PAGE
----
Empowering Agricultural Knowledge and Technology

Cari alat penelitian? Klik Produk Labodia

Empowering Agricultural Knowledge and Technology

Empowering Agricultural Knowledge and Technology

Cari alat penelitian? Klik Produk Labodia

soil emission

Non-linear response of soil N2O emissions to nitrogen fertiliser in a cotton–fallow rotation in sub-tropical Australia

Clemens Scheer(A,B), David W. Rowlings(A), and Peter R. Grace(A)
A. Institute for Future Environments, Queensland University of Technology, Brisbane, Qld 4000, Australia.
B. Corresponding author. Email: [email protected]


Nitrogen (N) fertiliser is a major source of atmospheric nitrous oxide (N2O), and over recent years there has been growing evidence for a non-linear, exponential relationship between N fertiliser application rate and N2O emissions.

However, there is still a high level of uncertainty around the relationship of N fertiliser rate and N2O emissions for many cropping systems.

We conducted year-round measurements of N2O emission and lint yield in four N-rate treatments (0, 90, 180 and 270 kgNha–1) in a cotton–fallow rotation on a black vertosol in Australia.

We observed a non-linear exponential response of N2O emissions to increasing N fertiliser rates with cumulative annual N2O emissions of 0.55, 0.67, 1.07 and 1.89 kgNha–1 for the four respective N fertiliser rates, but no N response to yield occurred above 180 kgNha–1.

The annual N2O emission factors induced by N fertiliser were 0.13, 0.29 and 0.50% for the 90, 180 and 270 kgNha–1 treatments respectively, significantly lower than the IPCC Tier 1 default value of 1.0%.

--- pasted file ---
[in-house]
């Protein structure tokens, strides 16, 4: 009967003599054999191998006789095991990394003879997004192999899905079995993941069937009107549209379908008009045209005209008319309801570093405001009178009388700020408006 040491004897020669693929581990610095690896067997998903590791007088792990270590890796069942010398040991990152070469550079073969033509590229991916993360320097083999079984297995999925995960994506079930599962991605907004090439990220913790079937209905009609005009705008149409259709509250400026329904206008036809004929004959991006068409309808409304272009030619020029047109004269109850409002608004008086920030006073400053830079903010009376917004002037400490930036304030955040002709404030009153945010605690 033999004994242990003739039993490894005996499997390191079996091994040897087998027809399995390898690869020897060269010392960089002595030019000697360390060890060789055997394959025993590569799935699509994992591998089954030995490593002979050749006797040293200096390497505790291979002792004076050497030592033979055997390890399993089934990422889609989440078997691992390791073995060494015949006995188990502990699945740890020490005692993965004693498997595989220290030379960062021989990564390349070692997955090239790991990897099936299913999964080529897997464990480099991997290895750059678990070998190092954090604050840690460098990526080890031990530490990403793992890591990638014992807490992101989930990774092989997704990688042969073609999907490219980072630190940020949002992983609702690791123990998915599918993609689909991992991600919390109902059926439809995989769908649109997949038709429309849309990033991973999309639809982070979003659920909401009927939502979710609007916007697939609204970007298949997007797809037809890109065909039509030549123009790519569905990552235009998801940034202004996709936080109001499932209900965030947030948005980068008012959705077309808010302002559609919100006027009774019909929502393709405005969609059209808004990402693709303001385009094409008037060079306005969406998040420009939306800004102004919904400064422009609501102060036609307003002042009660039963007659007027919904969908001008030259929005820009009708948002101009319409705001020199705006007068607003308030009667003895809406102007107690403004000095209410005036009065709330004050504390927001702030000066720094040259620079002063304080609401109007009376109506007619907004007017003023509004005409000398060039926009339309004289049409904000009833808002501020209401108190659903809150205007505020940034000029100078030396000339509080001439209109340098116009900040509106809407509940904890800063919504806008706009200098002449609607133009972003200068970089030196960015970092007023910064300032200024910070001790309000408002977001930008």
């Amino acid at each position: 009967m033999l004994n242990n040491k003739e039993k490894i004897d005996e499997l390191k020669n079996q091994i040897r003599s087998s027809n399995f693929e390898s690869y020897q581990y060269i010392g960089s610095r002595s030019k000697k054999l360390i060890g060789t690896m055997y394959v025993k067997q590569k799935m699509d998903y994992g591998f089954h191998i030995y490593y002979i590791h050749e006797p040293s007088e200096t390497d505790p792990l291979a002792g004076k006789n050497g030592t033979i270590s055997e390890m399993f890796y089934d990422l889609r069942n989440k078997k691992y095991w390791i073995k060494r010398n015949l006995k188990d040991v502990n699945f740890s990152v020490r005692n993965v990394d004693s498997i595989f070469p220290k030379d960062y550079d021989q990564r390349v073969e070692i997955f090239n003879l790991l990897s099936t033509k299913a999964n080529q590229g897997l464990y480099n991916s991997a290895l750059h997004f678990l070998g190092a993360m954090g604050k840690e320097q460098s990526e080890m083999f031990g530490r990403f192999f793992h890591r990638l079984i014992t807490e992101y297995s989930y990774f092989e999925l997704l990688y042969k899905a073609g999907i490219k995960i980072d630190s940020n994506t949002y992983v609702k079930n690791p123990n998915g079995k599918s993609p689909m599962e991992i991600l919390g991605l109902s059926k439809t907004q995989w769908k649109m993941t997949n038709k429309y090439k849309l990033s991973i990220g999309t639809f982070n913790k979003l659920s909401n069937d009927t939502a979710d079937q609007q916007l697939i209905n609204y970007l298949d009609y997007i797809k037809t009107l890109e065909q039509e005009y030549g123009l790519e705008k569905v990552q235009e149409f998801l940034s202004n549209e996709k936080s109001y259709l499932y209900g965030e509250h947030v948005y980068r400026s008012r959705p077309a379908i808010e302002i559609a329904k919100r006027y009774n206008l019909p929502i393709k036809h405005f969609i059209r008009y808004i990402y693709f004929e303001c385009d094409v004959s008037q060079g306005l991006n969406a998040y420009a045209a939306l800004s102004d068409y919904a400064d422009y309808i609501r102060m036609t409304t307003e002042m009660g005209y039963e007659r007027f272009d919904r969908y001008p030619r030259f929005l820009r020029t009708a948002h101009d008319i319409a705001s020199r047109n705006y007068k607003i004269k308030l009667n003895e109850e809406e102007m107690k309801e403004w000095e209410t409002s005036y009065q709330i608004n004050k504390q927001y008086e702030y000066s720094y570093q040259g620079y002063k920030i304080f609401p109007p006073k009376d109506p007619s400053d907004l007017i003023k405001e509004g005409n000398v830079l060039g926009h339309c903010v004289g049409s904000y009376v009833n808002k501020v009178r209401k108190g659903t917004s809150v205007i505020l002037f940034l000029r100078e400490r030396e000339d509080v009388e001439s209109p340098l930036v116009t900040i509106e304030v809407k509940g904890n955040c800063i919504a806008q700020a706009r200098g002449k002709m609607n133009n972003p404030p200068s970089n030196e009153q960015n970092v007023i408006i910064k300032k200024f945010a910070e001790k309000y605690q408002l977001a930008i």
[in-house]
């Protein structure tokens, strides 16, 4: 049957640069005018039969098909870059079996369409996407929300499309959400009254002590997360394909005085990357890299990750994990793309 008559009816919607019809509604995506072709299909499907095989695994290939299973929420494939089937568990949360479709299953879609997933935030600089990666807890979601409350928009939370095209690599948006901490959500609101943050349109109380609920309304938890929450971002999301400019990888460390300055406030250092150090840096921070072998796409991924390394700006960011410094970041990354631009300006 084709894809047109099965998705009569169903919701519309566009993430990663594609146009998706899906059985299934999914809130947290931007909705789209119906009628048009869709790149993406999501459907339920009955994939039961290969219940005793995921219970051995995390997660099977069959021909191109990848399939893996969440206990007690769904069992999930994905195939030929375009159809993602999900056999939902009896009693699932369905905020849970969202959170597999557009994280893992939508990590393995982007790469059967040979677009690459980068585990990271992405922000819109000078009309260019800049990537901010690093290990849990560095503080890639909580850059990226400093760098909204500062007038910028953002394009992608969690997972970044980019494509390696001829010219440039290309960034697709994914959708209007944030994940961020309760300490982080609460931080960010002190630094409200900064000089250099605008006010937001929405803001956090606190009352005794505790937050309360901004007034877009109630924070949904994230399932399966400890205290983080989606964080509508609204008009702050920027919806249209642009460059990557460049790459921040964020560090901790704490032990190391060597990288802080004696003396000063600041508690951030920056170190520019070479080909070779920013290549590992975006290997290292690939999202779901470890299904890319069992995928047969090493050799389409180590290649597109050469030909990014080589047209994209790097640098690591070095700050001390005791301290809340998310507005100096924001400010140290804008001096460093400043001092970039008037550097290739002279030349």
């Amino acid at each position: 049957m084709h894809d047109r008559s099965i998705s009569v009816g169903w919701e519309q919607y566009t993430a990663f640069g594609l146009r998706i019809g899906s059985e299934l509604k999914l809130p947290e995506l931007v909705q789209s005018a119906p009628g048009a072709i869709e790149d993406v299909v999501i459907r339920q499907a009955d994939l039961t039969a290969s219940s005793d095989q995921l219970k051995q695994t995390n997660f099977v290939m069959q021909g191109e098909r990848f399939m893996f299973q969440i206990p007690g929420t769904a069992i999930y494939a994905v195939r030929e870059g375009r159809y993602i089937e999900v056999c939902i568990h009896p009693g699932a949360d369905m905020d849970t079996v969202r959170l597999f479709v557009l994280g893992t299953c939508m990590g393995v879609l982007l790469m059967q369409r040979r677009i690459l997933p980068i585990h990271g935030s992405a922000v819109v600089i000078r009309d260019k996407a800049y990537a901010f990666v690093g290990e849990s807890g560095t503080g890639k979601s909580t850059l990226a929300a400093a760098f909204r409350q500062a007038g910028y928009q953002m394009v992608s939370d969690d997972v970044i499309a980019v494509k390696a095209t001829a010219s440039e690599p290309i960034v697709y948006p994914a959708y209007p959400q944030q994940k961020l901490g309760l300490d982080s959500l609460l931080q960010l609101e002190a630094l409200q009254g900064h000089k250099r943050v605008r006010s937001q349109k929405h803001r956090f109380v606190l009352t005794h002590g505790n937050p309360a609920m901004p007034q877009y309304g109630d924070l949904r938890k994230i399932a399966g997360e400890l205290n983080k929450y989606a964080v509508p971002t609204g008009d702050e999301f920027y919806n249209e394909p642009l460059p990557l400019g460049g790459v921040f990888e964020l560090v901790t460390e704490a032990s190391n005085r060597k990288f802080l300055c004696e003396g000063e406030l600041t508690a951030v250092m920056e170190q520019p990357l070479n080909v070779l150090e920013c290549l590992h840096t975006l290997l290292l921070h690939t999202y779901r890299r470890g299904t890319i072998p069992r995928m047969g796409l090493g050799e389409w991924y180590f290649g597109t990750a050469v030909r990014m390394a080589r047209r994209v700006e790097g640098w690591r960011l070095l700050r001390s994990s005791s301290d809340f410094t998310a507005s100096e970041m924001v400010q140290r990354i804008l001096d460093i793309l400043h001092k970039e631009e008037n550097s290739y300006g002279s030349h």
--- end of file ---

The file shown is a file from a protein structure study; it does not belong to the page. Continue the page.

This nonlinear response suggests that an exponential N2O emissions model may be more appropriate for estimating emission of N2O from soils cultivated to cotton in Australia.

It also demonstrates that improved agricultural N-management practices can be adopted in cotton to substantially reduce N2O emissions without affecting yield.

Received 20 November 2014, accepted 8 October 2015, published online 6 July 2016



Genotypic variation in tolerance to drought stress is highly coordinated with hydraulic conductivity–photosynthesis interplay and aquaporin expression in field-grown mulberry (Morus spp.)

1Department of Plant Sciences, University of Hyderabad, Hyderabad 500046, India; 2Corresponding author ([email protected]) Received October 24, 2016; accepted May 4, 2017; published online June 14, 2017; handling Editor Chunyang Li   Abstract Hydraulic conductivity quantifies the efficiency of a plant to transport water from root to shoot and is aContinue Reading